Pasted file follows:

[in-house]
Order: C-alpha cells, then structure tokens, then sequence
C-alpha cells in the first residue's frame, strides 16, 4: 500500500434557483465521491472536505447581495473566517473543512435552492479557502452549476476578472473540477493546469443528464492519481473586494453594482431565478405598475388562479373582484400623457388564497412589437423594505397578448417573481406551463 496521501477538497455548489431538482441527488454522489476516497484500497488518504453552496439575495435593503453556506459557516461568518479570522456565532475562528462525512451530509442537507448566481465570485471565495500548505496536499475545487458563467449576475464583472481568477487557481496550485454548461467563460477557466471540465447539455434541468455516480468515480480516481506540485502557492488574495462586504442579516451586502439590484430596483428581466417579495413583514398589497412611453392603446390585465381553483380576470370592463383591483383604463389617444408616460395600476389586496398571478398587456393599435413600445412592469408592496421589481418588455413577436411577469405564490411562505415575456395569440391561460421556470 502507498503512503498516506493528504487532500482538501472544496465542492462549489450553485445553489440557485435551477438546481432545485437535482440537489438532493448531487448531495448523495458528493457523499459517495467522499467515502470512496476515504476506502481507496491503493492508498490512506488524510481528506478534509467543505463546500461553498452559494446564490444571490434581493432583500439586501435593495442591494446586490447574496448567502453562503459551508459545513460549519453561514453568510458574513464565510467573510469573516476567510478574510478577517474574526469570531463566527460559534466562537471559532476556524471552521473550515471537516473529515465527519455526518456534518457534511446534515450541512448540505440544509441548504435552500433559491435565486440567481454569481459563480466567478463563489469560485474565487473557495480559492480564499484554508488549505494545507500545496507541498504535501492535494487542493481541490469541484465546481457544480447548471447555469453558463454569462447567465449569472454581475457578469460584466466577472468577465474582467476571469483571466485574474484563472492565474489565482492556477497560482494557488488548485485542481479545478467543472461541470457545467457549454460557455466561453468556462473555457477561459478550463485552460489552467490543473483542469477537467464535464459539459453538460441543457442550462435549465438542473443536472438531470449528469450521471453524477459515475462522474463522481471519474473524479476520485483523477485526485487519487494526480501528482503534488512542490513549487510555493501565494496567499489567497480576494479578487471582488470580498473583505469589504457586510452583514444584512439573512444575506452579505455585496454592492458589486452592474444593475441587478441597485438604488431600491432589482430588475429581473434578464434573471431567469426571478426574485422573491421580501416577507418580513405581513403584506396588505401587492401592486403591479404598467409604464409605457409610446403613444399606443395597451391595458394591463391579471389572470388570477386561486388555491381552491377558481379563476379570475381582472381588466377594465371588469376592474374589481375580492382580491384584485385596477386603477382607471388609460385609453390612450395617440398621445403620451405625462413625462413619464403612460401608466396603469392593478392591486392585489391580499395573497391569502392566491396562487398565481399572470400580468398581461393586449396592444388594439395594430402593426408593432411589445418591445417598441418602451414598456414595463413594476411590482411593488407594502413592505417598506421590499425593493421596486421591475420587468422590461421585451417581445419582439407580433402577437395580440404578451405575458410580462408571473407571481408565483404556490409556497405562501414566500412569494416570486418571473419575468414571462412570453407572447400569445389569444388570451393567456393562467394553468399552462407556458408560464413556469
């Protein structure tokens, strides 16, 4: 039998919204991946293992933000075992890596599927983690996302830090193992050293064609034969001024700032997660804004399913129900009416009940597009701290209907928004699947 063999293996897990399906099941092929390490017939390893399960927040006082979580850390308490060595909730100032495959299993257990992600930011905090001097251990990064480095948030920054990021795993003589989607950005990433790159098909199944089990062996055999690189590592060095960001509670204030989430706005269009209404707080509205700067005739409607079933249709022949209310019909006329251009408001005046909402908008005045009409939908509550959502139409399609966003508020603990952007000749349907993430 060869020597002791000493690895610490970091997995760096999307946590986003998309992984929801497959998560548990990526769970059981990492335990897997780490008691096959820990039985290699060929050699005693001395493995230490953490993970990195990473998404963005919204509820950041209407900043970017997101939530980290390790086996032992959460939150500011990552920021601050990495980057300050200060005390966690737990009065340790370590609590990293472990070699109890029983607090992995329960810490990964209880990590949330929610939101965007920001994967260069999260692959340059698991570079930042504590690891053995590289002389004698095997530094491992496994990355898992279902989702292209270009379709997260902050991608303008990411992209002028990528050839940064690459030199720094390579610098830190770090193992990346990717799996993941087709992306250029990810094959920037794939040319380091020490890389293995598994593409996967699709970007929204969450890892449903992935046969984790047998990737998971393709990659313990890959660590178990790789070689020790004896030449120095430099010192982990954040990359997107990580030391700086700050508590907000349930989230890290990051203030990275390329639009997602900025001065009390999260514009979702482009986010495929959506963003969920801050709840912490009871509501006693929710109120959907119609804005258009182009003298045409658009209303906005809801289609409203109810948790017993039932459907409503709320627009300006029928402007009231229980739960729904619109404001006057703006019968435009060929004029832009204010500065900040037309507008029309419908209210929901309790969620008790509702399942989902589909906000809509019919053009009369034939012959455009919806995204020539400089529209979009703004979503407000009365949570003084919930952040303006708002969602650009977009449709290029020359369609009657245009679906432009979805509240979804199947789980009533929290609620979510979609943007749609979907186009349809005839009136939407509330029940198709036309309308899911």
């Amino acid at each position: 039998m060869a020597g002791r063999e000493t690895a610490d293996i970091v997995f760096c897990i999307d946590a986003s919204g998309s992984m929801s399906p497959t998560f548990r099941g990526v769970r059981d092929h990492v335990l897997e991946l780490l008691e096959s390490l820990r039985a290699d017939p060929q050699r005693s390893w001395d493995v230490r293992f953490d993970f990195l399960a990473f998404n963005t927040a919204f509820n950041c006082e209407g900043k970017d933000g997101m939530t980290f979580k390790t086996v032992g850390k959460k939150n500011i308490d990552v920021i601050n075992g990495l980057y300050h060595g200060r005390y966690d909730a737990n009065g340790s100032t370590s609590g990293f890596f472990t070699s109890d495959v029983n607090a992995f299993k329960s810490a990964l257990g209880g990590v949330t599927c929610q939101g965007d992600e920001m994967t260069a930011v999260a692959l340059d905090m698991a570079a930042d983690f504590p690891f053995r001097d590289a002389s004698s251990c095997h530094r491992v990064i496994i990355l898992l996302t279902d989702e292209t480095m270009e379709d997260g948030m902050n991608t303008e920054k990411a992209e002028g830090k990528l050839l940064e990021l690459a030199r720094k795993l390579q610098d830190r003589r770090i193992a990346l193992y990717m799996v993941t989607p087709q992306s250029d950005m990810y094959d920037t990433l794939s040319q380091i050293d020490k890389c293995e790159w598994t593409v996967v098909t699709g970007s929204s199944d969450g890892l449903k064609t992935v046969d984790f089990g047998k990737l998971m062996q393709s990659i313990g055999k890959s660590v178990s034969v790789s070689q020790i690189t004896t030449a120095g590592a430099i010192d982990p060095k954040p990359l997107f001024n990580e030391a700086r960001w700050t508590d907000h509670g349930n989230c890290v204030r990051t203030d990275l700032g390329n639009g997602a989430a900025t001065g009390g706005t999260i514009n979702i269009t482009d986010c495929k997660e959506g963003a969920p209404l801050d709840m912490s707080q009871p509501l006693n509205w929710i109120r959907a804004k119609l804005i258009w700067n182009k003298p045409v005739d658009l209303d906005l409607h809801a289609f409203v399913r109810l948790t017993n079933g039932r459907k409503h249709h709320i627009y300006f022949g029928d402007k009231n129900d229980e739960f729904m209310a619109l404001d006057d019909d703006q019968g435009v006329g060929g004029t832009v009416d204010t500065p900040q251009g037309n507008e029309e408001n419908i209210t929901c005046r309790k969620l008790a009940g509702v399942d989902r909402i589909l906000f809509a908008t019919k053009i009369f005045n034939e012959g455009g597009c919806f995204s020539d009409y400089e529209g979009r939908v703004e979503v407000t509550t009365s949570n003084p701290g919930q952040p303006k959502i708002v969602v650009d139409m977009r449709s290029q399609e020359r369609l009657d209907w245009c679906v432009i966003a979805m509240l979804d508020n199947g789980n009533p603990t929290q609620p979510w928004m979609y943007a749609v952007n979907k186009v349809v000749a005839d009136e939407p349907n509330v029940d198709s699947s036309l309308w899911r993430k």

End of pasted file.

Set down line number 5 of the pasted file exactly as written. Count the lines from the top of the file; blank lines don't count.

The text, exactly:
């Amino acid at each position: 039998m060869a020597g002791r063999e000493t690895a610490d293996i970091v997995f760096c897990i999307d946590a986003s919204g998309s992984m929801s399906p497959t998560f548990r099941g990526v769970r059981d092929h990492v335990l897997e991946l780490l008691e096959s390490l820990r039985a290699d017939p060929q050699r005693s390893w001395d493995v230490r293992f953490d993970f990195l399960a990473f998404n963005t927040a919204f509820n950041c006082e209407g900043k970017d933000g997101m939530t980290f979580k390790t086996v032992g850390k959460k939150n500011i308490d990552v920021i601050n075992g990495l980057y300050h060595g200060r005390y966690d909730a737990n009065g340790s100032t370590s609590g990293f890596f472990t070699s109890d495959v029983n607090a992995f299993k329960s810490a990964l257990g209880g990590v949330t599927c929610q939101g965007d992600e920001m994967t260069a930011v999260a692959l340059d905090m698991a570079a930042d983690f504590p690891f053995r001097d590289a002389s004698s251990c095997h530094r491992v990064i496994i990355l898992l996302t279902d989702e292209t480095m270009e379709d997260g948030m902050n991608t303008e920054k990411a992209e002028g830090k990528l050839l940064e990021l690459a030199r720094k795993l390579q610098d830190r003589r770090i193992a990346l193992y990717m799996v993941t989607p087709q992306s250029d950005m990810y094959d920037t990433l794939s040319q380091i050293d020490k890389c293995e790159w598994t593409v996967v098909t699709g970007s929204s199944d969450g890892l449903k064609t992935v046969d984790f089990g047998k990737l998971m062996q393709s990659i313990g055999k890959s660590v178990s034969v790789s070689q020790i690189t004896t030449a120095g590592a430099i010192d982990p060095k954040p990359l997107f001024n990580e030391a700086r960001w700050t508590d907000h509670g349930n989230c890290v204030r990051t203030d990275l700032g390329n639009g997602a989430a900025t001065g009390g706005t999260i514009n979702i269009t482009d986010c495929k997660e959506g963003a969920p209404l801050d709840m912490s707080q009871p509501l006693n509205w929710i109120r959907a804004k119609l804005i258009w700067n182009k003298p045409v005739d658009l209303d906005l409607h809801a289609f409203v399913r109810l948790t017993n079933g039932r459907k409503h249709h709320i627009y300006f022949g029928d402007k009231n129900d229980e739960f729904m209310a619109l404001d006057d019909d703006q019968g435009v006329g060929g004029t832009v009416d204010t500065p900040q251009g037309n507008e029309e408001n419908i209210t929901c005046r309790k969620l008790a009940g509702v399942d989902r909402i589909l906000f809509a908008t019919k053009i009369f005045n034939e012959g455009g597009c919806f995204s020539d009409y400089e529209g979009r939908v703004e979503v407000t509550t009365s949570n003084p701290g919930q952040p303006k959502i708002v969602v650009d139409m977009r449709s290029q399609e020359r369609l009657d209907w245009c679906v432009i966003a979805m509240l979804d508020n199947g789980n009533p603990t929290q609620p979510w928004m979609y943007a749609v952007n979907k186009v349809v000749a005839d009136e939407p349907n509330v029940d198709s699947s036309l309308w899911r993430k």